Aiming to keep pace with the rise in global investing and securities processing, State Street Boston Corp. is upgrading foreign offices.

The bank's Toronto-based Canadian affiliate, State Street Canada Inc., has been granted a federal trust license and will operate under the name State Street Trust Company Canada.

The company said it plans to use its new license to set up treasury operations and provide banking, trading, and risk management services. The new license also will allow State Street to act as a trustee for pension funds, deferred income plans and pooled investments, and serve as a custodian for Canadian mutual funds.

Marshall N. Carter, chairman and chief executive, said State Street plans to further invest in products and technology in Canada in order to expand services to institutional investors.

State Street recently obtained a banking license for an office in Munich. The Boston-based bank also has applied to Taiwanese banking authorities to upgrade its representative office in Taipei to a branch. State Street plans to develop short-term trade financing to Taiwanese companies and market the bank's custody and asset management services.

Offices in other countries are also slated for improvements and expansion, Mr. Carter said.

State Street, the second largest securities custodian among U.S. banks after Bank of New York Co., has approximately $1.9 trillion assets under custody and $180 million in assets under management.

The bank's decision to upgrade its network of offices in 16 foreign countries comes as cross-border investments by institutional investors is increasing and as the U.S. securities custody and processing business is consolidating.

As part of the consolidation trend, the bank this month acquired BayBank Inc.'s corporate bond trusteeship business which has $4.4 billion in assets.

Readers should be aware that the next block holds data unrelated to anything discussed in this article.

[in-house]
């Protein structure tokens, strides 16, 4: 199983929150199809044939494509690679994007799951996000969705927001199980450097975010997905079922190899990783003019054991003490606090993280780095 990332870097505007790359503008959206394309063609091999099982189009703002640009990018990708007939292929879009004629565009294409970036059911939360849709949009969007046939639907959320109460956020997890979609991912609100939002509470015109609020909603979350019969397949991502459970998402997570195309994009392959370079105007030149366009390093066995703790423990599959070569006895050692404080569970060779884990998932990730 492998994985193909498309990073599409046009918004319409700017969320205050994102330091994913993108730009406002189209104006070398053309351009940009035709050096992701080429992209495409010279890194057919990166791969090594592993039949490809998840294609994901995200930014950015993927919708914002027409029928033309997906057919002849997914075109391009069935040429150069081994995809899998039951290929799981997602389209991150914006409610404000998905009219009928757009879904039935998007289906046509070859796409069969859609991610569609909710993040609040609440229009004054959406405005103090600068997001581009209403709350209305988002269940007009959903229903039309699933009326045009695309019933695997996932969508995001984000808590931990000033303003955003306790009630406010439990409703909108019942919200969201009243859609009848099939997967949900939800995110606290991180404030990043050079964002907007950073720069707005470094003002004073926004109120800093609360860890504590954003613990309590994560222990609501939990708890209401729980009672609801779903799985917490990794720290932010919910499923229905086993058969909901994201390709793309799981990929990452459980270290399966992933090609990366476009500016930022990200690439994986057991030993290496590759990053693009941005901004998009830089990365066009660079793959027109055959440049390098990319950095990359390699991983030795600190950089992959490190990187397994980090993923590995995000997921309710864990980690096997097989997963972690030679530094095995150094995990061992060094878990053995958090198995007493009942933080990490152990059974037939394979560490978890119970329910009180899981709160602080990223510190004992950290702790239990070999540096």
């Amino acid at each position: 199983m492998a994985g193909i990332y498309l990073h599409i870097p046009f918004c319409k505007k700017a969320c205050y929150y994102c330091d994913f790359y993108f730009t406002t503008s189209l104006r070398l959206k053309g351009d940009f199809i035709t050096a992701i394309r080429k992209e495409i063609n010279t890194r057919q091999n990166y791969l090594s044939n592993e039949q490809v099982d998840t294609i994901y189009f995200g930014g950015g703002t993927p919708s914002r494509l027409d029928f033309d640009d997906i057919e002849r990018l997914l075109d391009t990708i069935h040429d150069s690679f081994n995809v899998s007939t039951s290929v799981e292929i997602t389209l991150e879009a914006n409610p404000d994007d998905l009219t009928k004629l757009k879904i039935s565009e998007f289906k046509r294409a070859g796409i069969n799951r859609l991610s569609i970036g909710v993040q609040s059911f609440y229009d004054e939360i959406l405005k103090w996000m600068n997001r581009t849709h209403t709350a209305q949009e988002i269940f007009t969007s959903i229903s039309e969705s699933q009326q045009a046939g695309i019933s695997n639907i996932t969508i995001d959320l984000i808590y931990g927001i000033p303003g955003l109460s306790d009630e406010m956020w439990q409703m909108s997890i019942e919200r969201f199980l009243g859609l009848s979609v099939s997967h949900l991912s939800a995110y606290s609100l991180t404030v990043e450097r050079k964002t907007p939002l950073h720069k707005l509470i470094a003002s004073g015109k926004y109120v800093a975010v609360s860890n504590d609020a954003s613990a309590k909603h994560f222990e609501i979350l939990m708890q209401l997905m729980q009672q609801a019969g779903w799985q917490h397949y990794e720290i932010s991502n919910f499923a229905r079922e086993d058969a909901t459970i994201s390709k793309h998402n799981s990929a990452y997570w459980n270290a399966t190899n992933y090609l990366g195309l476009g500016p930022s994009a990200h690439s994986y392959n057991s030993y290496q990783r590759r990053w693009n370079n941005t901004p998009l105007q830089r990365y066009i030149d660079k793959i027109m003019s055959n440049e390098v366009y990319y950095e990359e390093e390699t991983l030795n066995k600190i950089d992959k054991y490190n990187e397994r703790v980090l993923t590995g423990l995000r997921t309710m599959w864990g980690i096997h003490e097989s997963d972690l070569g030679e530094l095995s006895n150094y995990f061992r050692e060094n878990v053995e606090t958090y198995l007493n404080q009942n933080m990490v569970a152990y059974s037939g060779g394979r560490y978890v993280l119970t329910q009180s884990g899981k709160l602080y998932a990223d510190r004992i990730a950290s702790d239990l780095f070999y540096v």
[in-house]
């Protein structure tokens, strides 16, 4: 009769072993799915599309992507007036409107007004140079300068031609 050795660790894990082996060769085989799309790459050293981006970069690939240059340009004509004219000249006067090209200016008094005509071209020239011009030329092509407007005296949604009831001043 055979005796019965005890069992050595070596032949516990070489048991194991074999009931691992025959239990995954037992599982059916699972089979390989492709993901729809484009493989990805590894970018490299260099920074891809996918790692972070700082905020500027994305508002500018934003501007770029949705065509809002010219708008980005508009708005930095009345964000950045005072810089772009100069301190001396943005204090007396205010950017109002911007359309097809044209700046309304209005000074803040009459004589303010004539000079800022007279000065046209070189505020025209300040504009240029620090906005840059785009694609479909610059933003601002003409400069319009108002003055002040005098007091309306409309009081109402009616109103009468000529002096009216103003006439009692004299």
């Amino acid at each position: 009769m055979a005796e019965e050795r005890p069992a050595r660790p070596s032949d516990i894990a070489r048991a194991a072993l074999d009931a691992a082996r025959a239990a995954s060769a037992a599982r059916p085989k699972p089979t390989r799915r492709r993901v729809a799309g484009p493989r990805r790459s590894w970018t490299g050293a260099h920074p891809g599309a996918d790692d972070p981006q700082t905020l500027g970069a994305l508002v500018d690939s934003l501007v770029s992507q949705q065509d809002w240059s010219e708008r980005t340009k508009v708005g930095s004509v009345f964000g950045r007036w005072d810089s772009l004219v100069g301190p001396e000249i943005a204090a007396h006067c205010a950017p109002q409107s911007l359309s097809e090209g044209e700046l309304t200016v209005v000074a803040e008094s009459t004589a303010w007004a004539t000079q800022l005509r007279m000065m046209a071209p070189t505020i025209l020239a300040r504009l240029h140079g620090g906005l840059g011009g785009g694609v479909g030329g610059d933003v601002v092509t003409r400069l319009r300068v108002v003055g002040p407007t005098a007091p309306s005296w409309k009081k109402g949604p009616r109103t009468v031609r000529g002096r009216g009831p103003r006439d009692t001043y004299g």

"There are about 70 countries around the world you can invest in with reasonable security," Mr. Carter said. "You can no longer manage the increased complexity of cross-border investments without massive computer power and global custodians."

Mr. Carter estimated worldwide securities investments now total $24.5 trillion. Roughly $15 trillion of that is invested in bonds and $9.5 trillion in equities.

He added that an aging population worldwide, and a need to build alternative retirement funds to government-sponsored social security programs is likely to increase the market for domestic as well as international investments in securities.

Around 16% of the population in industrialized countries is now 60 years or older, but that figure could rise to as high as 33% by the year 2030, Mr. Carter said.

"There will be a substantial increase in pension fund assets," he predicted.

Analysts did not dispute Mr. Carter's views or his commitment to taking a long-term view. But they insisted the trends he outlined are occurring slowly. They said State Street faces more immediate problems in the near term, particularly in the United States.

"Global trends are strong, but developing only gradually," said David L. Verlander, an analyst with NatWest Securities Corp. "At the same time, the company must contend with severe price competition and a hostile operating environment."

The analyst also suggested State Street might need to reconsider its longstanding policy of building its business from within and opt for further acquisitions in order to strengthen its U.S. franchise.

There is growing competition on pricing in the securities custody business, Mr. Verlander said.

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